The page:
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NICE Extends Recommendations for Dapagliflozin in Chronic Heart Failure

The National Institute for Health and Care Excellence (NICE) has extended its recommended indications for dapagliflozin (Forxiga, AstraZeneca) to include adults with symptomatic chronic heart failure with preserved or mildly reduced ejection fraction. The drug is already recommended for treating heart failure with a reduced ejection fraction, as is empagliflozin.

In its final draft guidance, NICE said that the new indication would benefit up to 150,000 people in England. Dapagliflozin is the first NICE-recommended treatment for this population - with heart failure with preserved or only mildly reduced ejection fraction - for whom there had previously been no disease-modifying treatments.

Explaining its decision, the regulator said that current standard care for these patients included loop diuretics plus treatment for co-morbidities, but that while these may manage symptoms, they do not reduce hospitalisations for heart failure.

The manufacturers of dapagliflozin submitted clinical evidence from the DELIVER randomised, double-blind, phase 3 clinical trial comparing dapagliflozin plus standard care with placebo plus standard care in adults 40 years and over with heart failure with preserved or mildly reduced ejection fraction.

Reduced Risk of Worsening Heart Failure or Cardiovascular Death

The study was done in 20 countries from Europe, Asia and North America, and showed that dapagliflozin reduced the combined risk of worsening heart failure or cardiovascular death among this group of patients 

Helen Knight, director of medicines evaluation at NICE, said: "Until now there have been no treatments available to delay or slow the progression of this type of heart failure. The committee heard from patient and clinical experts who described how the lack of research and available treatments in this area led to a lack of hope and support that impacts the quality of life and mental health of people with the condition. And we know that chronic heart failure also places a significant burden on the NHS through hospitalisations."

She added: "Today’s draft guidance means that for the first time there is an effective treatment available on the NHS for people with this type of heart failure. Not only does dapagliflozin have the potential to help them live well for longer, but it could also save the NHS money and free up space by reducing their risk of having to go to hospital for unplanned emergency treatment."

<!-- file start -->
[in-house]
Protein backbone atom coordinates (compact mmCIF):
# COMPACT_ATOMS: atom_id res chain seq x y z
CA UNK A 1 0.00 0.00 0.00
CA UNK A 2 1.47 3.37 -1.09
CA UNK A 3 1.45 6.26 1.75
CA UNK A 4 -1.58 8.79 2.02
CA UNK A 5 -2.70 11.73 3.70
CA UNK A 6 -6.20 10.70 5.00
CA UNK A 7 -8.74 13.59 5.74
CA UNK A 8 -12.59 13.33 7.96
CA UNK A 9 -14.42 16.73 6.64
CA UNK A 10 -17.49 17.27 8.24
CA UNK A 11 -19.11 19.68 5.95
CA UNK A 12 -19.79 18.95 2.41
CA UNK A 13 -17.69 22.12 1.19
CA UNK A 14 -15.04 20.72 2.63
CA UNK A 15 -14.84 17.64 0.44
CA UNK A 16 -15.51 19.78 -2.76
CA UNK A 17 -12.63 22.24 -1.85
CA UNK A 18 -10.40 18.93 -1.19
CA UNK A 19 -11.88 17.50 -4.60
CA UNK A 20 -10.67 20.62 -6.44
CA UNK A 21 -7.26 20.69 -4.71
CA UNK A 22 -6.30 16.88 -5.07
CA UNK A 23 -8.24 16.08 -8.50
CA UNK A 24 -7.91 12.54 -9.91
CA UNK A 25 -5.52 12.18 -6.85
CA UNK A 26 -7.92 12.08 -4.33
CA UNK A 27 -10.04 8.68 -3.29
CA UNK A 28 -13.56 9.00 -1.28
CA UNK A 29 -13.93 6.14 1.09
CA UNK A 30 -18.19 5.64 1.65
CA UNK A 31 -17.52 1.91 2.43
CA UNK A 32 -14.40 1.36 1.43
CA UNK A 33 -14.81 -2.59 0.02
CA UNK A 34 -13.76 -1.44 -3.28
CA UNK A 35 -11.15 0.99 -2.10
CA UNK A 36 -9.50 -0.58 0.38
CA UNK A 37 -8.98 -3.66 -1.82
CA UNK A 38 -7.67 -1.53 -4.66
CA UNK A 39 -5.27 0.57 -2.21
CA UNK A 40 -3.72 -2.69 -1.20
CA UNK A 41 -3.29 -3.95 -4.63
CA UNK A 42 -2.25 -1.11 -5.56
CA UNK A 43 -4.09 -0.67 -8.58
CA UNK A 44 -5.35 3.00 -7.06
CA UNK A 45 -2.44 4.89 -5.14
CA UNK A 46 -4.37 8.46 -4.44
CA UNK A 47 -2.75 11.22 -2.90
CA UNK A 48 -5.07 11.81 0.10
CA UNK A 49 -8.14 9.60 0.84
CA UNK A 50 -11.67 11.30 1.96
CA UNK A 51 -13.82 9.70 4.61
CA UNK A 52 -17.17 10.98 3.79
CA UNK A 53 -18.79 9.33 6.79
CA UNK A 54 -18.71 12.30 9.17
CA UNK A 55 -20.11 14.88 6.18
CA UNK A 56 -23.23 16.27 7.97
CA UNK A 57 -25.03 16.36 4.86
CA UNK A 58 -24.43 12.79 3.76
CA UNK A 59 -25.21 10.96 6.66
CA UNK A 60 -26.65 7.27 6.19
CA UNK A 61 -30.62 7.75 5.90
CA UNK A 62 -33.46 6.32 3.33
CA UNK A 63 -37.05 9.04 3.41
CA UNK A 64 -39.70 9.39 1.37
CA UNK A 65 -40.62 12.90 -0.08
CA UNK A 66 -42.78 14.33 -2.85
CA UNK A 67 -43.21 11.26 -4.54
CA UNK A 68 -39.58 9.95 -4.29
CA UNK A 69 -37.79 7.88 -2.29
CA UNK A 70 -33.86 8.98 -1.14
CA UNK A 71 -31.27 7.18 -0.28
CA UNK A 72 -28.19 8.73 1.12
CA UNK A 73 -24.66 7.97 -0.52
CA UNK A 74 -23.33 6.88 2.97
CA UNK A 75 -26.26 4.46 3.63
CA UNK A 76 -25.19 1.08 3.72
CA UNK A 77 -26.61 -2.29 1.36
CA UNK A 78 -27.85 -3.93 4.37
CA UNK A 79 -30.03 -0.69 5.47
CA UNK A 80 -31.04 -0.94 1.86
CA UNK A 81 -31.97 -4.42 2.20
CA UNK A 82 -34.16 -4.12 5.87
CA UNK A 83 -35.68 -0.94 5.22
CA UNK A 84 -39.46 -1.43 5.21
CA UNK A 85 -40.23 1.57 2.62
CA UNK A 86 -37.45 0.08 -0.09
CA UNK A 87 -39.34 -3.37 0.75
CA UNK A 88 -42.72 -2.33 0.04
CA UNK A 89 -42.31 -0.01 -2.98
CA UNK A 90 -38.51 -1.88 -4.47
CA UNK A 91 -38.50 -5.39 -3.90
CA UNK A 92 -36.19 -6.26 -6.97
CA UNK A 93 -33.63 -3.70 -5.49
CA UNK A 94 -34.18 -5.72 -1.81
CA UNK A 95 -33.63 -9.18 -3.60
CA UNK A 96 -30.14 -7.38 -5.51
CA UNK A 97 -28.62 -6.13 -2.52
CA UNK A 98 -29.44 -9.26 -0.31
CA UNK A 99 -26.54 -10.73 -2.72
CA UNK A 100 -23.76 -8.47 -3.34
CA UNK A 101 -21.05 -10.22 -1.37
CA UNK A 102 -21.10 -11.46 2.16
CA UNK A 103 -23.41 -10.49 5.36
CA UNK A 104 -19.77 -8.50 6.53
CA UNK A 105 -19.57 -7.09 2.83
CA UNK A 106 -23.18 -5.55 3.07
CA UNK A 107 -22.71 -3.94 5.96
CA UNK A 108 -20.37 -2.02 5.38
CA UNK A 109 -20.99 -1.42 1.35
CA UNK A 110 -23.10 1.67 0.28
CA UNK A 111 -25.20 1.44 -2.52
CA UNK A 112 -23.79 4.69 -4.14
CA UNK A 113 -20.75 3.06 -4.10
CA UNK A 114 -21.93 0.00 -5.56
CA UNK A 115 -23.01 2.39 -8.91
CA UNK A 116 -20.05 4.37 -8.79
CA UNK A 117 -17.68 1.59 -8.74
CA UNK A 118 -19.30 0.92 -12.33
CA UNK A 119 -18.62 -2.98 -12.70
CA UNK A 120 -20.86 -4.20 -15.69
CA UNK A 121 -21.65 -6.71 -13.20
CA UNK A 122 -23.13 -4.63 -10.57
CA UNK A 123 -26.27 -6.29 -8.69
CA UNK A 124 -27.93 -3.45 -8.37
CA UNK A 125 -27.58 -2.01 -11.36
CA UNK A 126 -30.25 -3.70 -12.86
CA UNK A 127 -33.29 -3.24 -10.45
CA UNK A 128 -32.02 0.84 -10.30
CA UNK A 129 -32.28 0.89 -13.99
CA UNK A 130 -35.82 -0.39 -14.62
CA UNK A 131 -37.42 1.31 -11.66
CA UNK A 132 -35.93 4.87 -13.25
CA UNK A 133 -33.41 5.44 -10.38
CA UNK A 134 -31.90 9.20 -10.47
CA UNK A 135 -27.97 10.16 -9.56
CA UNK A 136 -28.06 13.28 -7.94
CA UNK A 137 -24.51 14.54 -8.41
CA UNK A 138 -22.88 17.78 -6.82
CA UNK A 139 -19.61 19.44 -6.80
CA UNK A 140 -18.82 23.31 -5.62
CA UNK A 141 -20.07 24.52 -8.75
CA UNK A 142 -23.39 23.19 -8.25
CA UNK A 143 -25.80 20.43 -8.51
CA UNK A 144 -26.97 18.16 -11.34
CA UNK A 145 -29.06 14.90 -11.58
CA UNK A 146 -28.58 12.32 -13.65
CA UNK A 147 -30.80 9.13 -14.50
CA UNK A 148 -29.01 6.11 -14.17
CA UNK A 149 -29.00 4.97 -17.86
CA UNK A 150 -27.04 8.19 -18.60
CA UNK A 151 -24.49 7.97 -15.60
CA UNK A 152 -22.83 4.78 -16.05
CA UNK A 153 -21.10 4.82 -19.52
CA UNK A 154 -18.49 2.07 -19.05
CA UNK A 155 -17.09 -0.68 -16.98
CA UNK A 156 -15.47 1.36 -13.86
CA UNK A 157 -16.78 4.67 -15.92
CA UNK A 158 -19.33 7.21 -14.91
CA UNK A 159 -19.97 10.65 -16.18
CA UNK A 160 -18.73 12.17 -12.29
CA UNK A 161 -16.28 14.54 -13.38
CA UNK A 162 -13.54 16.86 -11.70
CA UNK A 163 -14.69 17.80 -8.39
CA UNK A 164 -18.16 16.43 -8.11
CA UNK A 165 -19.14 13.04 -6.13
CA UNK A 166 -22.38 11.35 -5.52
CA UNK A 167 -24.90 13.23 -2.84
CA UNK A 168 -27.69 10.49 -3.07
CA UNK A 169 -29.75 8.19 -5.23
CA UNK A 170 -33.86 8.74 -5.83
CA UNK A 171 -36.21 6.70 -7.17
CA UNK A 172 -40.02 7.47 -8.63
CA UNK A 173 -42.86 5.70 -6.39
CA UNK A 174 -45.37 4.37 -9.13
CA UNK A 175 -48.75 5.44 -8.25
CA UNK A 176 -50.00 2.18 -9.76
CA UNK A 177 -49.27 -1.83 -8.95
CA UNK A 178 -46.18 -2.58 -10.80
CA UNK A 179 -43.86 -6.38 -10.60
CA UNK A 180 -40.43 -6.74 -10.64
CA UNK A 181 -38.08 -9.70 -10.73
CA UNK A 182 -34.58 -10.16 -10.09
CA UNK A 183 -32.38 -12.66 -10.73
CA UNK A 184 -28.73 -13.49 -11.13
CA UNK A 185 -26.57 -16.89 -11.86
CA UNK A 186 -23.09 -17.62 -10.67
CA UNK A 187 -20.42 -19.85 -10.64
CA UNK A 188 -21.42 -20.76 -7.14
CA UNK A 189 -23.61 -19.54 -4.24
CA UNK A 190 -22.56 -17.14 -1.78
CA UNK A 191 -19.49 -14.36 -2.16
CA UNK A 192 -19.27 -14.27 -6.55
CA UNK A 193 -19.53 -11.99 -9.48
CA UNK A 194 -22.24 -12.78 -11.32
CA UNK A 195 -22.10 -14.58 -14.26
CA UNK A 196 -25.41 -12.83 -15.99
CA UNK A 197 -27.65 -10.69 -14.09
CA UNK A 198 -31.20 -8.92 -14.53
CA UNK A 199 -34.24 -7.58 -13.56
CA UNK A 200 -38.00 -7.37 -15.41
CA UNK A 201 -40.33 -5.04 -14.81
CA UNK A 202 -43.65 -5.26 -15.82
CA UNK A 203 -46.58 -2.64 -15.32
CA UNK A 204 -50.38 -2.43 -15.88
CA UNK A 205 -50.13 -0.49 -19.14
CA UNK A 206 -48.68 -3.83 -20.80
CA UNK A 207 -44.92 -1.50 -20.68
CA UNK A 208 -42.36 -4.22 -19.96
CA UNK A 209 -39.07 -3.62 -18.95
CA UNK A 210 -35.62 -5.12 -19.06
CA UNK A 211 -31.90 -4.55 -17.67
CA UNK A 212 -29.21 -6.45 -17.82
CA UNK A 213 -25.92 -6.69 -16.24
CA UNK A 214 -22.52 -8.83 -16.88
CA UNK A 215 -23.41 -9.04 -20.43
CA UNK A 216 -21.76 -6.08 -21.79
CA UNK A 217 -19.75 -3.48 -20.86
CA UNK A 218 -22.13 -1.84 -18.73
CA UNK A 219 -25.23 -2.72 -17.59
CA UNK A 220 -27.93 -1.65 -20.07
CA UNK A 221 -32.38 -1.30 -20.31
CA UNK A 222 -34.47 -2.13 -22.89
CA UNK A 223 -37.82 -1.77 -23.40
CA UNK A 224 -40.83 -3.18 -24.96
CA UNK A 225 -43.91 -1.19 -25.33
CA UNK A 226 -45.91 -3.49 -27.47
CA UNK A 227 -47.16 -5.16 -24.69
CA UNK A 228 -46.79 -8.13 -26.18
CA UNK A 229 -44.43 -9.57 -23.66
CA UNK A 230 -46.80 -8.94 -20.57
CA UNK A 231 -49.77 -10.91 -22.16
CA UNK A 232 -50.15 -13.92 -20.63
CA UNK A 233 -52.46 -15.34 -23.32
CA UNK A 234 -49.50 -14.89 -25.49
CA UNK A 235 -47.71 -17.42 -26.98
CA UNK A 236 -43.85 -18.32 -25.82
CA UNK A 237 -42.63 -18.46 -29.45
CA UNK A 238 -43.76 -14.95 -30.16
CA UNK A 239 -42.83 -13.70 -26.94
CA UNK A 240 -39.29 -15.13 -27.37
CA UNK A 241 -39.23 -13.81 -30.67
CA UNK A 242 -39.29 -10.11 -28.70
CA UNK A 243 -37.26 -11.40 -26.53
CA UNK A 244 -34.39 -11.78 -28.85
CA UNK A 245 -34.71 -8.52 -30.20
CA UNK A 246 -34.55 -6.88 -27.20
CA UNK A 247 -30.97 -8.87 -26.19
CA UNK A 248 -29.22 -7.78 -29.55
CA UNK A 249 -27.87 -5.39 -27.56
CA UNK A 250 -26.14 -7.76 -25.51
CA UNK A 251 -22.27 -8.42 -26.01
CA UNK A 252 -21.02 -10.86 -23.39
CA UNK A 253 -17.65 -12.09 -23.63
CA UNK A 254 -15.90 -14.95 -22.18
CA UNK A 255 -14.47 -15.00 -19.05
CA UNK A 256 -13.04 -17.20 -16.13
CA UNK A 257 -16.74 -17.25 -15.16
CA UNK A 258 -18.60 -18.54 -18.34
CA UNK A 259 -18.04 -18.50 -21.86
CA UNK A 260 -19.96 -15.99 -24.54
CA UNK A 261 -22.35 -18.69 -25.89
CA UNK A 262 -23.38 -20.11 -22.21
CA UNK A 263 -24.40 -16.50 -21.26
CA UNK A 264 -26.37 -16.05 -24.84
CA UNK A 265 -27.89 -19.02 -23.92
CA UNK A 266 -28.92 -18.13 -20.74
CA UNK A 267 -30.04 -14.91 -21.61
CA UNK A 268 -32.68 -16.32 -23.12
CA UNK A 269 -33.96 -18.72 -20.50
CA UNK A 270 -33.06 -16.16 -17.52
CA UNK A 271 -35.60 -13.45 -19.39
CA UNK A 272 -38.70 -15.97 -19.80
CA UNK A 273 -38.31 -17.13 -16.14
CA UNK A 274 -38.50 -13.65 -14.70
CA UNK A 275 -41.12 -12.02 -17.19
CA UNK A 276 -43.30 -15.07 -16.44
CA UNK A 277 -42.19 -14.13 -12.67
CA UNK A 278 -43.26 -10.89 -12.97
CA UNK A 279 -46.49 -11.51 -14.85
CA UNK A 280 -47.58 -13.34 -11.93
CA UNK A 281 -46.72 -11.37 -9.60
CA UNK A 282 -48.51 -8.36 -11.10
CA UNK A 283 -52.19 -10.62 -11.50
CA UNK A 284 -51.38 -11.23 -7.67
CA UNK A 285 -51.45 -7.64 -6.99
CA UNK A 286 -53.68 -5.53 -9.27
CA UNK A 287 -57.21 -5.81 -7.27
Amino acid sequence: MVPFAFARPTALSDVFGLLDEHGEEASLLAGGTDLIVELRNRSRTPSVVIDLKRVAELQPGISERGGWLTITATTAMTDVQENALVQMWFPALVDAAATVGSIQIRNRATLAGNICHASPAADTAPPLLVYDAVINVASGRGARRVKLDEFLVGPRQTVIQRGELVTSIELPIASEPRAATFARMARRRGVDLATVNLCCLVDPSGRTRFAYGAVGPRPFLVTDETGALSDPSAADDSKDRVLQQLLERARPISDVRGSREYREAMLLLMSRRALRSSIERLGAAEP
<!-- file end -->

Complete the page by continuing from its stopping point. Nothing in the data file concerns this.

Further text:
NICE said that more than 550,000 people in England have heart failure, of whom by its definitions:

  • 40% or less have reduced ejection fraction
  • 41% to 49% have mildly reduced ejectionfraction
  • 50% or more have preserved ejection fraction

Leading Cause of Avoidable Hospitalisation

These categories "exist on a continuum", and of the 50% or so with preserved or mildly reduced ejection fraction, up to 150,000 would now be eligible for treatment with dapagliflozin, NICE said. It noted that there were 94,185 hospitalisations for heart failure in England in 2019/20, making it "one of the leading causes of avoidable hospitalisations". Around a quarter of people with heart failure die within the first year and over half die within 5 years.

Current standard treatment for heart failure with preserved or mildly reduced ventricular ejection fraction is usually a diuretic, and most patients also have treatments for comorbidities, including angiotensin-converting enzyme (ACE) inhibitors, angiotensin-receptor blockers (ARBs), betablockers or mineralocorticoid receptor antagonists (MRAs).

NICE said that, following consultation on its original draft guidance, along with new statistical and economic analyses from the company, its independent appraisal committee was now able to recommend dapagliflozin as a cost-effective use of NHS resources.

Professor Sir Nilesh Samani, medical director of the British Heart Foundation, told Medscape News UK: "This is welcome news for the many patients with heart failure with preserved ejection fraction, for whom we have not had treatments that improve both symptoms and prognosis."

Also asked to comment by Medscape News UK, John McMurray, professor of medical cardiology at the University of Glasgow and DELIVER trial investigator, said: "Dapagliflozin has the potential to help patients and help ease the pressures on the health service in the UK, as demonstrated in DELIVER, the largest randomised clinical trial in patients with heart failure and mildly reduced or preserved ejection fraction. 

"This is great news for patients and an exciting turning point in the battle against heart failure given the unmet treatment need and the absence, until now, of treatments reducing mortality/ morbidity endpoints in these patients."

The list price of 10 mg dapagliflozin is £36.59 per 28-tablet pack, excluding VAT, making a usual annual cost of dapagliflozin treatment of £477.30. 

NICE expects to publish final guidance on dapagliflozin on 21 June 2023.